October 1, 2012

Lane and Wife v. Bryant, Pulaski, 1896

Lane and Wife v. Bryant.


100 Ky. 138; 37 S.W. 584; 1896 Ky. LEXIS 152

November 12, 1896, Decided


DISPOSITION: Reversed and remanded.


1. In an action for slander, words spoken of plaintiff by defendant after the action was commenced, are not admissible in evidence.

2. A charge that one has sworn falsely in one case, is not of similar import to the charge that he has sworn falsely in another case.

3. The second paragraph of the answer admitting the speaking of the words and justifying, which was stricken out under the requirement to elect, should not have been read to the jury as an admission by defendants of the speaking of the words.

4. The reason of the common law rule that a husband is liable for the slanders of his wife no longer exists. That doctrine originated centuries ago and is founded upon the fiction that husband and wife are one. Then a husband was clothed with extraordinary powers both as to person and property of his wife, and assumed responsibilities commensurate therewith. But in the light of modern legislation and tendencies, and the changed conditions, the rule should no longer obtain.


1. The admission of the defendants in the second paragraph of their [**2]  answer that the words were spoken, were certainly competent evidence upon the issue as to whether the words were actually spoken. If such a statement or admission had been made elsewhere than in the pleadings it would certainly have been proper to show it; and why not show it by this evidence, which is much better and safer. 





Wm. Lane and Mattie Lane, the appellants in this court, are husband and wife.

The wife (Mattie) charged the appellee, Bryant, with having committed the crime of perjury when testifying  [*140]  in a certain action between one Vaught and her husband. This action of slander was instituted by Bryant, the appellee, against Mattie and her husband, and a verdict returned, upon which a judgment was rendered against both husband and wife, and a capias directed to issue against the husband. They both appeal, the wife insisting the judgment should be reversed against both, because of the admission of incompetent testimony, and the husband that he is in no manner responsible for the torts of the wife unless he directs or aids in their commission.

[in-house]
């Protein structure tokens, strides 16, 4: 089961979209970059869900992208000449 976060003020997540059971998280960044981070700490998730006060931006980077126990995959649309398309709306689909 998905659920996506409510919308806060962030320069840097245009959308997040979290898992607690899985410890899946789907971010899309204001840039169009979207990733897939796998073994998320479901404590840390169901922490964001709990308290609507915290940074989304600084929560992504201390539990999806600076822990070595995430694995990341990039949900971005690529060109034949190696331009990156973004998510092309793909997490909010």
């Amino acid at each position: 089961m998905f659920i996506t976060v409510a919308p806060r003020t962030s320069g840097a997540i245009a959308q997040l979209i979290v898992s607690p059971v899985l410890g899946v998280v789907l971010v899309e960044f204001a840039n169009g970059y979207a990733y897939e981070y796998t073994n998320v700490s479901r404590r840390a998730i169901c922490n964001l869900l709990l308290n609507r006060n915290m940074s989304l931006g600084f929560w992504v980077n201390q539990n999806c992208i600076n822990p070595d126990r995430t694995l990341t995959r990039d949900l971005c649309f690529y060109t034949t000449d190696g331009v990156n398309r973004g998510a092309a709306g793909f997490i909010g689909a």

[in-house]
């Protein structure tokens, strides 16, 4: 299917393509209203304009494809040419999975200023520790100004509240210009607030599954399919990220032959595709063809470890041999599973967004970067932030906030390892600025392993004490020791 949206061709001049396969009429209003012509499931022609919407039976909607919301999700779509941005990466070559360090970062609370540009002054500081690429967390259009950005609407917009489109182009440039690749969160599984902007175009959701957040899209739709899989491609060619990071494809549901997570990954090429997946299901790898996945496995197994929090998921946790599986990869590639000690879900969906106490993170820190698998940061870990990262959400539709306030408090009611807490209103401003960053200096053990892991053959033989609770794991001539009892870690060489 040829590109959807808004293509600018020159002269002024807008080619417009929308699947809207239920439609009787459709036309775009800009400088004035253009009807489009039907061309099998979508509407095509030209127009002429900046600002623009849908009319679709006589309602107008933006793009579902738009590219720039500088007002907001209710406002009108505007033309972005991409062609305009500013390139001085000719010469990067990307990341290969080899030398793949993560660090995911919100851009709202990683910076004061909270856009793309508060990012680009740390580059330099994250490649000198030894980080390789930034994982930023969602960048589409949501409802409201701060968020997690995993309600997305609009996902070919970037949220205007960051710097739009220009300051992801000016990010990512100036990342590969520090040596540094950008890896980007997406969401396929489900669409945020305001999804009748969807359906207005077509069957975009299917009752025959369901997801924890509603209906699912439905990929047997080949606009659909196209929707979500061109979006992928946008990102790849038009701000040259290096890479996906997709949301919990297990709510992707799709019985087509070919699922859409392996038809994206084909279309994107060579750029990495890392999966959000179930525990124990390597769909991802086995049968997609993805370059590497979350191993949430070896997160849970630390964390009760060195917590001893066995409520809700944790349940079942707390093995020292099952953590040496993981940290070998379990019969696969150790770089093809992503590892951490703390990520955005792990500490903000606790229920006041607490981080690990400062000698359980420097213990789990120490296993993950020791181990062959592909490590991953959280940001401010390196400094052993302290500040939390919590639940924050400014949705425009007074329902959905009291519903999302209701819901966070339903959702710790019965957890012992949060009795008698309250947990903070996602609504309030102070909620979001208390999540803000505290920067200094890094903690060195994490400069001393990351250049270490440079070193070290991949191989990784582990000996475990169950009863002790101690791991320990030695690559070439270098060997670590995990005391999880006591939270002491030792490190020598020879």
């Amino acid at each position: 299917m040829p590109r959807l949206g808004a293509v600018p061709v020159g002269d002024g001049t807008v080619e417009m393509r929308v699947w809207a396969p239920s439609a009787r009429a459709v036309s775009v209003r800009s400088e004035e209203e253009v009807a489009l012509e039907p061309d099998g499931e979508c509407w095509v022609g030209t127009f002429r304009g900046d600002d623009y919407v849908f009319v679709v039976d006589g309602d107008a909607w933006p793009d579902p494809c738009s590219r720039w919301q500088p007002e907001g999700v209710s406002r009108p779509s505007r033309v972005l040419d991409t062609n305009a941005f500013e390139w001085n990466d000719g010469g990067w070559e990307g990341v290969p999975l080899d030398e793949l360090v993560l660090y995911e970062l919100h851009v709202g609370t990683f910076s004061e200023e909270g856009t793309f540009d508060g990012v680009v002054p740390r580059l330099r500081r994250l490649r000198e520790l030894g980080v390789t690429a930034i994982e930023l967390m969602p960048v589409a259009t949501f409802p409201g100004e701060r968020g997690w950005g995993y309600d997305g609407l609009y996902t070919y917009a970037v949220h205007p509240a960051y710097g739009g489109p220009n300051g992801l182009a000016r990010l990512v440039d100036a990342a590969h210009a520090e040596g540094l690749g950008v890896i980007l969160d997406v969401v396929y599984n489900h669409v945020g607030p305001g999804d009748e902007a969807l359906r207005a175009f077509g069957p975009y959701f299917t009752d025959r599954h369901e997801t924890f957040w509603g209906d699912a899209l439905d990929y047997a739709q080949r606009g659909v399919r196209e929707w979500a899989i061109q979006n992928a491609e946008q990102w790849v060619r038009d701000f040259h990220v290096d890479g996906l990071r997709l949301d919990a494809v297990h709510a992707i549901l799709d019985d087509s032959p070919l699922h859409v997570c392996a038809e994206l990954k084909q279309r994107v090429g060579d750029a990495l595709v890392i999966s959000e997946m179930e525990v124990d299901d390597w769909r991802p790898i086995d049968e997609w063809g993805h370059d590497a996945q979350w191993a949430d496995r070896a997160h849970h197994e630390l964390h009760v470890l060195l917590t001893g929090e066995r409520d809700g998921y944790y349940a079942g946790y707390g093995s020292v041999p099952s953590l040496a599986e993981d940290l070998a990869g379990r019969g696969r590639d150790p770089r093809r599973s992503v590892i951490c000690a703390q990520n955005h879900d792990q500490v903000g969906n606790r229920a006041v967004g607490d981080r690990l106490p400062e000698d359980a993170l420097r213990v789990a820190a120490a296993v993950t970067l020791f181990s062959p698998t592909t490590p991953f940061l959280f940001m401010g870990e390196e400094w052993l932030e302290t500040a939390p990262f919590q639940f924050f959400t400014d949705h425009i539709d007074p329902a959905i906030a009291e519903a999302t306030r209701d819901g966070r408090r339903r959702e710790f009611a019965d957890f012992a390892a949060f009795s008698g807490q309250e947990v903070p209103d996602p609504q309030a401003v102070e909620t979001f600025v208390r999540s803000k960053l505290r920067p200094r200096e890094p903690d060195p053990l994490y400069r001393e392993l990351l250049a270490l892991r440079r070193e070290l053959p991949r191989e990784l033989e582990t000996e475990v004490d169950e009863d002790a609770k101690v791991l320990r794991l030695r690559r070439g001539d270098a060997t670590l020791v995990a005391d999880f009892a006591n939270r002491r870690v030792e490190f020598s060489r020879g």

The appellants [**3]  in the first paragraph of their answer denied the speaking and publishing the words alleged, and in the second paragraph admitted the publication, and said the slanderous words were true. On motion of the plaintiff the defendants were required to elect and make their defense either on the first or second paragraph. They elected, reserving exceptions, the first paragraph, as their defense, and when the plaintiff attempted to prove the words spoken by the wife he was allowed, over the objection of the defendants, to read to the jury the second paragraph of the answer, that had been rejected, as an admission by the defendants that the slanderous words were spoken as alleged. This was error. The defense, however, properly had been denied the right to rely on the plea of justification by being required to elect, and with this defense cut off the plaintiff was nevertheless permitted to read it to the jury as evidence establishing his cause of action, and the defense denied the right to show that the  [*141]  words spoken were true. It was clearly incompetent as against the defendants or either of them, and for this error the judgment must be reversed as to both defendants.
In Rooney v. Tierney, 82 Ky. 253, [**4]  it is held that in slander the plea of not guilty and justification are inconsistent, and the case of Harper v. Harper, 73 Ky. 447, 10 Bush 447, is no longer the law.